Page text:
Prime Minister Theresa May has been in the office just for nine months. She was not at ease with the governance feeling that her mandate to rule was borrowed. She wanted to be strong enough to go to negotiate over Brexit in Brussels. For that matter she felt that only her own mandate could give her enough strength necessary to negotiate over her own terms and conditions. Thus she chose to appeal to the right wing of her own party as well as anti-immigrant part of the UK population. But this aspect of her thinking is deeply unpopular with the British business and with much of the country. Thus she has gambled taking into account the gains of Tories in the last general elections and the losses of Labour party.
The polls of these elections would be about a week away when these lines would be published. Election manifestos of the three main stream parties are already launched. Lib Dams promised a vote on Brexit and to raise £1billion by legalising cannabis. Labour chose Bradford and Conservative, Halifax, to launch their manifestos.
Labour kicked off by pledging to abolish tuition fees and nationalise mail, rail and energy firms. Theresa May’s slogan “join me on this journey” to a land where old people worth more than £100,000 will pay for their social care. Moreover, about 900,000 children who are either eligible for the pupil premium supplement or classed as being in ordinary working families will lose the right to a free hot lunch. Tory candidates expressed their private concern about their party’s plan to make people pay for their old-age home care through their estates. The campaign is going on full swing. Labour leader Jeremy Corbyn suggested hustings to the incumbent prime minister but she avoided to face his opponent publically on the electronic screens.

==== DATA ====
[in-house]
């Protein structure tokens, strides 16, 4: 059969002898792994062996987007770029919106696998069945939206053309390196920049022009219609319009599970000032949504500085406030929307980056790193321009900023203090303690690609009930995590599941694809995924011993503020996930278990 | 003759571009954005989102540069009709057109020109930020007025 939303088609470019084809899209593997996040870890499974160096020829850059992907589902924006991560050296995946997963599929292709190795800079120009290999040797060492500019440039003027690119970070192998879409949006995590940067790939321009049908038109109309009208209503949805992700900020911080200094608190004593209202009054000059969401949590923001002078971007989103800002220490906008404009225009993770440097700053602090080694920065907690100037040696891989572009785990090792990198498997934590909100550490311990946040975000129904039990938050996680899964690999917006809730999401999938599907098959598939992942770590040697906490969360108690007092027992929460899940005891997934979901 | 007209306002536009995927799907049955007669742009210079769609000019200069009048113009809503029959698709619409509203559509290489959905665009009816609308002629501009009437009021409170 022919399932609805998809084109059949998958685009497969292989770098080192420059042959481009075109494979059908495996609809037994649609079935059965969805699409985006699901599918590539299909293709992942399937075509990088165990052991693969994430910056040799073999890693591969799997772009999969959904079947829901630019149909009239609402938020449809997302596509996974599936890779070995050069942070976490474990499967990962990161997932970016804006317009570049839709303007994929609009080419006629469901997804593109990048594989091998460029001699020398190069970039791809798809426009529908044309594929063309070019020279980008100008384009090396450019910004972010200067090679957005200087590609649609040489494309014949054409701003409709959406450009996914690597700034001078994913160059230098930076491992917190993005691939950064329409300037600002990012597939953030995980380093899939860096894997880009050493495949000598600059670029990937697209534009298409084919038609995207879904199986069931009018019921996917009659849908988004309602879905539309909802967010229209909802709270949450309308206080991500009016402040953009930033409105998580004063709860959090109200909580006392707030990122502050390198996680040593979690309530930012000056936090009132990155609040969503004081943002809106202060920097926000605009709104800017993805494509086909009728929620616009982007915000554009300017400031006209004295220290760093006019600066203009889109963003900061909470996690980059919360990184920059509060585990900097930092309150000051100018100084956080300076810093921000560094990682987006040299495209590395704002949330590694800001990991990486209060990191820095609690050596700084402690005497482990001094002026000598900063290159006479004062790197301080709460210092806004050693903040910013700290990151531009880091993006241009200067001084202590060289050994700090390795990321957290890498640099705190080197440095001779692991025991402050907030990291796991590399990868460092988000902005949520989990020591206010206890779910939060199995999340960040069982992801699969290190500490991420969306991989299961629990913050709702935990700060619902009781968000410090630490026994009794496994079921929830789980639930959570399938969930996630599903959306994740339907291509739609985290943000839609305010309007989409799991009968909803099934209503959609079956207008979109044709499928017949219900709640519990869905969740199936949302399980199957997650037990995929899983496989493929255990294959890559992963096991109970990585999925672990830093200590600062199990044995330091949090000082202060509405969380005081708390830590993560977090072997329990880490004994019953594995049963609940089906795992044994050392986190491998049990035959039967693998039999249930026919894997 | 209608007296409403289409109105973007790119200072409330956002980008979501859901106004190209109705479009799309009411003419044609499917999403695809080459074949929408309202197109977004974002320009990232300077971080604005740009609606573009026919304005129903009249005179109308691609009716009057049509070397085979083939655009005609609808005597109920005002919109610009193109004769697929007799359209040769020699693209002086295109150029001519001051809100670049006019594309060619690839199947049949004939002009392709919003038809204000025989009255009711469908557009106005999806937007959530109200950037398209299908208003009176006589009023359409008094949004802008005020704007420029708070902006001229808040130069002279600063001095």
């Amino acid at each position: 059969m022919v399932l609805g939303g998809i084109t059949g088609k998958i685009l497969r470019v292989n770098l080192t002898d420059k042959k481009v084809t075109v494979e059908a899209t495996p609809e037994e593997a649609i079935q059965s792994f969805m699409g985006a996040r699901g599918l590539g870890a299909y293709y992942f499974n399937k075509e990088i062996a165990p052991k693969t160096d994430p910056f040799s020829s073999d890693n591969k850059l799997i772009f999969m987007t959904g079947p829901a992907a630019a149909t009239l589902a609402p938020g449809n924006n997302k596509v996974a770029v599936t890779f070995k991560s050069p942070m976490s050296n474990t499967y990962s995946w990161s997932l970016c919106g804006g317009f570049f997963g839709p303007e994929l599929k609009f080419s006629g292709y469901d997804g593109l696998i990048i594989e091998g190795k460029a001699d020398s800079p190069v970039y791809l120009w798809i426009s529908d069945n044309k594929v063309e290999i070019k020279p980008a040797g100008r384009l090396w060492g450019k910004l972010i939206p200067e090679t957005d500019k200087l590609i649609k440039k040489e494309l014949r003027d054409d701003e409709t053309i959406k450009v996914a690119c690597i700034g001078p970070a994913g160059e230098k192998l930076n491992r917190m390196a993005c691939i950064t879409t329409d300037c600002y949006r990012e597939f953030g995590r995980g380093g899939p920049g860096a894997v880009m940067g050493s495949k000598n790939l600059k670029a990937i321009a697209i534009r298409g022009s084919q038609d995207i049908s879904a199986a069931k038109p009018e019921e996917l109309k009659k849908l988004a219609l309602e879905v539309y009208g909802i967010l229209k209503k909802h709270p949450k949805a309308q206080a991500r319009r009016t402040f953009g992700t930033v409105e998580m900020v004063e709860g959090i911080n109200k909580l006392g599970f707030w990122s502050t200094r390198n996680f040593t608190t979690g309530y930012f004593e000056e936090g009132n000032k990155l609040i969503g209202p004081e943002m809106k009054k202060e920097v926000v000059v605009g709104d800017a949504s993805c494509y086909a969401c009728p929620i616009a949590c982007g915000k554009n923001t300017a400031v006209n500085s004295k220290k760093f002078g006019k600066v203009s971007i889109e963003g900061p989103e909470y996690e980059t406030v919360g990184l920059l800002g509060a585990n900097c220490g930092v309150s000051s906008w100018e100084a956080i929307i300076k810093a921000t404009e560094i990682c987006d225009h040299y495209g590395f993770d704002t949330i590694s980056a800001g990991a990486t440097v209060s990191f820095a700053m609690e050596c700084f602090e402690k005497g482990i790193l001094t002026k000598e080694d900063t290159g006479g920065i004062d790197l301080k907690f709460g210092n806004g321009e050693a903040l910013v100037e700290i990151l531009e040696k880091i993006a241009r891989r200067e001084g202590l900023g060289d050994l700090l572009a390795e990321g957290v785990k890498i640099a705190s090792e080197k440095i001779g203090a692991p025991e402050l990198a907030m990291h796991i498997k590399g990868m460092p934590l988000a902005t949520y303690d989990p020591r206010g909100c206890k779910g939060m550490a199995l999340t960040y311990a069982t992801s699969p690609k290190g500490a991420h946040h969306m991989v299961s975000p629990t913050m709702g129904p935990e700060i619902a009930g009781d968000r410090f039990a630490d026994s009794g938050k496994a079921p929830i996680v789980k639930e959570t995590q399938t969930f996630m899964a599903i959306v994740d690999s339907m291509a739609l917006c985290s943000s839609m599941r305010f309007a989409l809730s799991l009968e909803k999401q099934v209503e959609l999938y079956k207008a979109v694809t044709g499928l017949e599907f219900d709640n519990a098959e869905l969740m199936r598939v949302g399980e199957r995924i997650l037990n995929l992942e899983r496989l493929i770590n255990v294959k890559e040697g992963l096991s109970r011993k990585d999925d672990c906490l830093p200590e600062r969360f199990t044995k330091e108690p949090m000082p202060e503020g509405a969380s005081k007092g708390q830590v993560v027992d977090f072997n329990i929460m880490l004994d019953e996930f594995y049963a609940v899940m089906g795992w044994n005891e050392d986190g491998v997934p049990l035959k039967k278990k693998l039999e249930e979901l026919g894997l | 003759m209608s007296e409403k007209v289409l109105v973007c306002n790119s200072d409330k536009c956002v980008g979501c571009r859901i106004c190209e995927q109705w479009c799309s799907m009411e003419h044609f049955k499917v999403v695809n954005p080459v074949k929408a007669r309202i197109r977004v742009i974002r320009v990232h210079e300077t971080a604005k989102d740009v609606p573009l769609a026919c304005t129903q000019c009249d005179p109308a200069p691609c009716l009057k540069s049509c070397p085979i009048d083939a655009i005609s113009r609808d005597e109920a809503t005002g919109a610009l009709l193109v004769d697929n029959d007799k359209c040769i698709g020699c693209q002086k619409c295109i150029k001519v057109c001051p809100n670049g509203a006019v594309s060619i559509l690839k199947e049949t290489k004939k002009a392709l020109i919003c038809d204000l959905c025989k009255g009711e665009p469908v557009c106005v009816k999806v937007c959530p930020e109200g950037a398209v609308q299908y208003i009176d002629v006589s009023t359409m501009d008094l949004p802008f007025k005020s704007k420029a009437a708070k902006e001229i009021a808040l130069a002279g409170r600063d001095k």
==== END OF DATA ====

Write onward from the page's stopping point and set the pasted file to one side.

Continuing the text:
There is a remarkable rebound in Tory manifesto as it strikes against the rock hard progressive manifesto of the Labour party. Going through it, one feels that what Labour has offered to the toiling masses of the UK groaning under the Tory rule since 2010, Conservatives have changed their usual course of conservatism in the shape of Mayism by claiming: “We do not believe in untrammelled free markets. We reject the cult of selfish individualism. We abhor social division, injustice, unfairness and inequality. We see rigid dogma and Ideology not just as needless but dangerous”.
Is this a new technique to woo voters? Is this an evolutionary aspect of the Toryism? Mrs May breaks away from David Cameron on one hand and from Thatcherism on the other, yet she reacts violently by saying that there is no such thing as Mayism. We are left with no other conclusion than the one that the secret of winning election by the Tories lies in the fact that the Party is immensely fluid and changes colours like chameleon, according to the need of the hour.